So, where’s the outrage? Why is the FDA making Orasure, one of the manufacturers of self-administered HIV-tests (the very ones that are used in many HIV-testing clinics) go through a lengthy process to get approval to sell these directly to the general public? Where are all those organizations and activists that are demanding more funds and looser rules regarding needle-exchange programs, condom distribution, and mobile testing units? Why aren’t they lining up demanding that the FDA speed up this process, just as they did with HIV-medications that we now know were sped through an approval process despite minimal positive effect and high toxicity? Because they are lined up against approval of greater distribution of self-administered HIV-tests, and for many of them, testing is a job.
I have been engaged recently in an effort to advocate for approval and dissemination of self-administered tests. Perhaps naively at first, I was taken aback by the resistance of HIV-testing organizations. Over time, as I have settled into listening to the reasons why there is the resistance, I have come to see that many of the concerns are not permanent barriers. But there is a lack of conversation stifles creativity and possibility. Furthermore, many of the concerns about home-based testing already exist: many people do not follow-up with care, and the current tracking system is not accurate (notice the sharp increase in the estimates of newly-infected last year from 40,000 to 56,000 – still just estimates), nor is it timely as it tends to track where the leading edge of the virus has already been, not where it is going next. Finally, if the current system worked well, there would be no need for this conversation.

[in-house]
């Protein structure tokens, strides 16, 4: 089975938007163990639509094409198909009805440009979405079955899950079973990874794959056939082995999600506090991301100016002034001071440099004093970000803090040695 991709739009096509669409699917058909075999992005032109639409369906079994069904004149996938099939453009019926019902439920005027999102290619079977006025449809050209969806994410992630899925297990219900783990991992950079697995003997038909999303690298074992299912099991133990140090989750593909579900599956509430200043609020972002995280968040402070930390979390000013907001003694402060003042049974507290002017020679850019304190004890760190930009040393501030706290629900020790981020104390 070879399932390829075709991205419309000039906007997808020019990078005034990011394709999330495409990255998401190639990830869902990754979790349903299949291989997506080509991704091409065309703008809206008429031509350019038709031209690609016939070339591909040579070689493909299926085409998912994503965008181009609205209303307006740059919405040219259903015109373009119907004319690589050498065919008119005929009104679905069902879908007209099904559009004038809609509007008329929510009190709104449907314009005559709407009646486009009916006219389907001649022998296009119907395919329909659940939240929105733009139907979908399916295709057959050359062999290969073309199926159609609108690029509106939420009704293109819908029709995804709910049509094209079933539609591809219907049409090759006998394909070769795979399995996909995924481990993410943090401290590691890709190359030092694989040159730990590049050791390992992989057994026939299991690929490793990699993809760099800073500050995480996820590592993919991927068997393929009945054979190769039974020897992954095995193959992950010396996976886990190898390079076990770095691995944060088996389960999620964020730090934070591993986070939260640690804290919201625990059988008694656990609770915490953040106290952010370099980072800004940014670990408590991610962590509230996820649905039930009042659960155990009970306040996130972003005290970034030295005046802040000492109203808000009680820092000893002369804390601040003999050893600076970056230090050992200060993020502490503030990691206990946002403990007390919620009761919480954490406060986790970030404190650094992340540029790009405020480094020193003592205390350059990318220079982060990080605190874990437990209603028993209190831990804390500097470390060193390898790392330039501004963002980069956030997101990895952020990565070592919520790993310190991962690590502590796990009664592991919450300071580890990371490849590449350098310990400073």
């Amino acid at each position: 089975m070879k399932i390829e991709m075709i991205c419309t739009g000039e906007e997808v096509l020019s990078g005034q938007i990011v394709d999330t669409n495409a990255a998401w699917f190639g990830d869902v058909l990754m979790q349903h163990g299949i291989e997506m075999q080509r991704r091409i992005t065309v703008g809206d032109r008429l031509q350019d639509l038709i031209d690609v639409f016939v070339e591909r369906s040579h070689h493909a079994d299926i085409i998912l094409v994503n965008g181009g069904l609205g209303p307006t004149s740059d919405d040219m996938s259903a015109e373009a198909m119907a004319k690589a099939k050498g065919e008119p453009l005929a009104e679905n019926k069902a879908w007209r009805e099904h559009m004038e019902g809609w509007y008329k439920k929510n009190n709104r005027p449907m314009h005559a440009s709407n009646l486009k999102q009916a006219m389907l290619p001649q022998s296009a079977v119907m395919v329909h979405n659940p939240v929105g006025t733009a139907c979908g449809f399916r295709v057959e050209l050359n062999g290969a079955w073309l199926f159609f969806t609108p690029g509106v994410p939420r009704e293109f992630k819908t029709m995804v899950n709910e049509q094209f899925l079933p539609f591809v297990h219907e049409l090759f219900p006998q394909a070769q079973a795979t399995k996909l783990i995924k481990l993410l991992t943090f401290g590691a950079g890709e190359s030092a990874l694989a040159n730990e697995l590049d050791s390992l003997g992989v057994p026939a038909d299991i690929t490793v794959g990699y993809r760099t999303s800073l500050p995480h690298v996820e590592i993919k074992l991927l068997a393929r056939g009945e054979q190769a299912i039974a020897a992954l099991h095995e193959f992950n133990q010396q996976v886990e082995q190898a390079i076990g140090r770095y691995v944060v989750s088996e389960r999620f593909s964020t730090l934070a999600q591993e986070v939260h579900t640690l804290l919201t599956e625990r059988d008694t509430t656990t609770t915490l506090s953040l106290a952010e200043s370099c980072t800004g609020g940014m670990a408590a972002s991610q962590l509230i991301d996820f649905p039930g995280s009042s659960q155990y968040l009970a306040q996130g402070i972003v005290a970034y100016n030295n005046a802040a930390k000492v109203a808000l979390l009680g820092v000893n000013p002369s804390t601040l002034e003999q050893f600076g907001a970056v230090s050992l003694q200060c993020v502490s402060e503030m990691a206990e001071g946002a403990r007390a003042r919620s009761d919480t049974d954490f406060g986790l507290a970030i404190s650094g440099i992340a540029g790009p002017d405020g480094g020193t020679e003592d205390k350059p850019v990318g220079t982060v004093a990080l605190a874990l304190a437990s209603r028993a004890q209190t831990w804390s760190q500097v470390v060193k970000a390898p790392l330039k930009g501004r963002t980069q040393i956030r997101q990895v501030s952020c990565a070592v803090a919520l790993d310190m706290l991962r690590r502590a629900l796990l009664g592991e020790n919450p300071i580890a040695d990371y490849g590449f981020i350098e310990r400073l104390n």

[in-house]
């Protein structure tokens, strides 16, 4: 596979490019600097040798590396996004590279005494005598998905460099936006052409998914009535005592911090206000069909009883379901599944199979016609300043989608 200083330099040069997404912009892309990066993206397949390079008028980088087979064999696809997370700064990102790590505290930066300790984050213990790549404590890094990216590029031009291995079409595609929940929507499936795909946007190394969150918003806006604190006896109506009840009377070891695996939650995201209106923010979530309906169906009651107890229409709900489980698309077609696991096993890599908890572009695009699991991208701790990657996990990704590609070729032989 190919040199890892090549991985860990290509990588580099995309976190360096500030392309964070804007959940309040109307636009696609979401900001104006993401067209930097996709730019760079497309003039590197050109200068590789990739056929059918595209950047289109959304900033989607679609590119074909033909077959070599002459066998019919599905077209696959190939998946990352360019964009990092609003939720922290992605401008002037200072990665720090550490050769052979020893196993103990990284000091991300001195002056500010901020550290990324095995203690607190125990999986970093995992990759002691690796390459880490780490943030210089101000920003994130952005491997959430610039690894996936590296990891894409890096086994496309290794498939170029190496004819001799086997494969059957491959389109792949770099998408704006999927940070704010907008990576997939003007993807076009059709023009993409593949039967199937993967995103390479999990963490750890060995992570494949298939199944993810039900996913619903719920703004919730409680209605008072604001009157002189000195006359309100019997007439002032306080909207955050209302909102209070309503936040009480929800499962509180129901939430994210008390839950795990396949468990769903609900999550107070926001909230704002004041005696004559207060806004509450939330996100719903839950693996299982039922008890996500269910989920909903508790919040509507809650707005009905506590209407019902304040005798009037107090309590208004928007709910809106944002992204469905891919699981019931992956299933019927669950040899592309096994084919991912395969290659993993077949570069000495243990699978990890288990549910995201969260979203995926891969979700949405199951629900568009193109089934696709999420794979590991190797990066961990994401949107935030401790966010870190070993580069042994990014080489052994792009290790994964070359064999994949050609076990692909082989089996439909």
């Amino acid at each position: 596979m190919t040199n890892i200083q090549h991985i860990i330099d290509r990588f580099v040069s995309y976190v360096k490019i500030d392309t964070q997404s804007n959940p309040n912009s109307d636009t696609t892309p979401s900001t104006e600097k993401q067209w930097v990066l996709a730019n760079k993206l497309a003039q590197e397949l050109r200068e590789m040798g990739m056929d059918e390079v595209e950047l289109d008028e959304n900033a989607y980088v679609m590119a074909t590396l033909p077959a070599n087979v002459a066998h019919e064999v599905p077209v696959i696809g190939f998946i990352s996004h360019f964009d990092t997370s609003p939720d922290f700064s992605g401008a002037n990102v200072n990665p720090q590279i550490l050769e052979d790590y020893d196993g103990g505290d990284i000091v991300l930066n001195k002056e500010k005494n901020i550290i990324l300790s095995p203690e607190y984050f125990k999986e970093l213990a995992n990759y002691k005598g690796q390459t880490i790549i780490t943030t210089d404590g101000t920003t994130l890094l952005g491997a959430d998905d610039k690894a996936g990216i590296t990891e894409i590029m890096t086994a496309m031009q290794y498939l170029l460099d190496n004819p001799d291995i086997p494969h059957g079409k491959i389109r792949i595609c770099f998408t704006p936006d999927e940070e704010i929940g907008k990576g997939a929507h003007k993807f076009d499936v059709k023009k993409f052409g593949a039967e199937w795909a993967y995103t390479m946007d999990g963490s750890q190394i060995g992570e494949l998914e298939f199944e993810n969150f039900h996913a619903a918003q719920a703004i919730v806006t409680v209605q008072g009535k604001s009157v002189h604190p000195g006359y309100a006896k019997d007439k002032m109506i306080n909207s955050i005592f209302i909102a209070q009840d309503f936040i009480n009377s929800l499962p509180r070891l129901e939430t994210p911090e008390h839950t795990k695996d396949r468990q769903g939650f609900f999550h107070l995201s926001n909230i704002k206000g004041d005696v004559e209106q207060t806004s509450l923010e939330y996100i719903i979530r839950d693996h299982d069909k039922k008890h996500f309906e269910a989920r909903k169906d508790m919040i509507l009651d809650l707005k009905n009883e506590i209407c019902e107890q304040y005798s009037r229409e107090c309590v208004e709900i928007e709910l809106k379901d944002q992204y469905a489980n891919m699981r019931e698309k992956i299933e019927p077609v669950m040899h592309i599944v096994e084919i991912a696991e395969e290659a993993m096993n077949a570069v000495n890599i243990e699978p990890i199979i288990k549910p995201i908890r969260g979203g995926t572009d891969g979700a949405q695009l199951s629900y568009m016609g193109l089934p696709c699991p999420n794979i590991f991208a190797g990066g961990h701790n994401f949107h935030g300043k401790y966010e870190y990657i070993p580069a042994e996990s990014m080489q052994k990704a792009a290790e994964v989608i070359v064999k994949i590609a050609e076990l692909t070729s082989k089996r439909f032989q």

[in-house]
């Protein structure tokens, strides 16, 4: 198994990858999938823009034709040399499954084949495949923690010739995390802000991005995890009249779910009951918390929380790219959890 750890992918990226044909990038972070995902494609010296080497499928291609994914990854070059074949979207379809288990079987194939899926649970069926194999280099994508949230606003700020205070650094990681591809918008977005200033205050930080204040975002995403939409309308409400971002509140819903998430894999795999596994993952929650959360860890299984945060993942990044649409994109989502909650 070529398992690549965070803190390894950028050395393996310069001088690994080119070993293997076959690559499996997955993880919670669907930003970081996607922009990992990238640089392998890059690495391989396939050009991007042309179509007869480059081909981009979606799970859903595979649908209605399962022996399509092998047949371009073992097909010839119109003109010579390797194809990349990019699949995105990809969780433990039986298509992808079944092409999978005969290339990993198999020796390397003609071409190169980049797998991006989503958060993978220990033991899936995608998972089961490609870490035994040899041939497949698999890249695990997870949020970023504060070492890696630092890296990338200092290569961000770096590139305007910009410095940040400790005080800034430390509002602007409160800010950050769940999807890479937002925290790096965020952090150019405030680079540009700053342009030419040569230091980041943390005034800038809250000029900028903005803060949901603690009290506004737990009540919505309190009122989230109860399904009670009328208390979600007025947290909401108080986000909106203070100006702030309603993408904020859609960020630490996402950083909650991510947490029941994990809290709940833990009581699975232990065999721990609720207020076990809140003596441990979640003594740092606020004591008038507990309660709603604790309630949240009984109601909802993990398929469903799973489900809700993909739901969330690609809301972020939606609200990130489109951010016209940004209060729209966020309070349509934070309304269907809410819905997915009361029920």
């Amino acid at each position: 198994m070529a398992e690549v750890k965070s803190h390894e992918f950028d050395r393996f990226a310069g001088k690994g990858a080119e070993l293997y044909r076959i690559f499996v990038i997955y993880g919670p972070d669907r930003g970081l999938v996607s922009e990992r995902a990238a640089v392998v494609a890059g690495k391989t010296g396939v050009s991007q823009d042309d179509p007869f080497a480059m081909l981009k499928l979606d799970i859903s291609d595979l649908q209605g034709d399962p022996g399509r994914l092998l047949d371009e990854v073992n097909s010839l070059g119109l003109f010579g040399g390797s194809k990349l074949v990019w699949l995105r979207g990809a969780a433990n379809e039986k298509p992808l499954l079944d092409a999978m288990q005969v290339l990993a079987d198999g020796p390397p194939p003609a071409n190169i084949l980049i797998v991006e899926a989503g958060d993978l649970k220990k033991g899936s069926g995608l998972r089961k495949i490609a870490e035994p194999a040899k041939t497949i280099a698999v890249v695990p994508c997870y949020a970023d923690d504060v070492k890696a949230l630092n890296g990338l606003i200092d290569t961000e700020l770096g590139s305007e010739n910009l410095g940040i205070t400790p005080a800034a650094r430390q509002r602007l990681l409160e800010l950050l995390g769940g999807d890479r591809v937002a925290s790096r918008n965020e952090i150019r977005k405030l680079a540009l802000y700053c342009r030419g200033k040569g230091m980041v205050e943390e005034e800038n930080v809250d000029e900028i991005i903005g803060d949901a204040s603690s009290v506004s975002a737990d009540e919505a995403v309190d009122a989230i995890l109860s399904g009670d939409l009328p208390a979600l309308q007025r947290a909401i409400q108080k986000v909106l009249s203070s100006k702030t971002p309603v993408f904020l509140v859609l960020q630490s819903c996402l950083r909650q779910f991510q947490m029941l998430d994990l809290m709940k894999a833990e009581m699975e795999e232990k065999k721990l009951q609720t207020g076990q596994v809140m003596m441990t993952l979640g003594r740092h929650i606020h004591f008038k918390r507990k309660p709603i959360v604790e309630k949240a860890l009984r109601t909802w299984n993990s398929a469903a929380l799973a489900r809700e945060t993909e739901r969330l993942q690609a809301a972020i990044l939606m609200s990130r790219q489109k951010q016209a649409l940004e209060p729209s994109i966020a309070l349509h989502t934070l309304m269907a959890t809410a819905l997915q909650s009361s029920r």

Cynically, I have to say that what I have seen is this: the very people who were demanding more action twenty years ago to get government to do something, still will make demands, but have also staked a turf around testing and do not want to see that go away. I don’t think that there is a real consciousness on the parts of the people working in these systems to do this: I really think it is more a matter of a movement becoming an institution (and perhaps becoming a bit of a racket).
One of my favorite expressions: Insanity is doing the same thing over and over and expecting different results. Other than when applied to computers, this generally holds true. I am not saying that home-based, self-administered testing will solve all the problems. But I do think it can bring about a new level of dialog and passion. That’s what we are venturing into (see www.dontguess-test.com). Join us.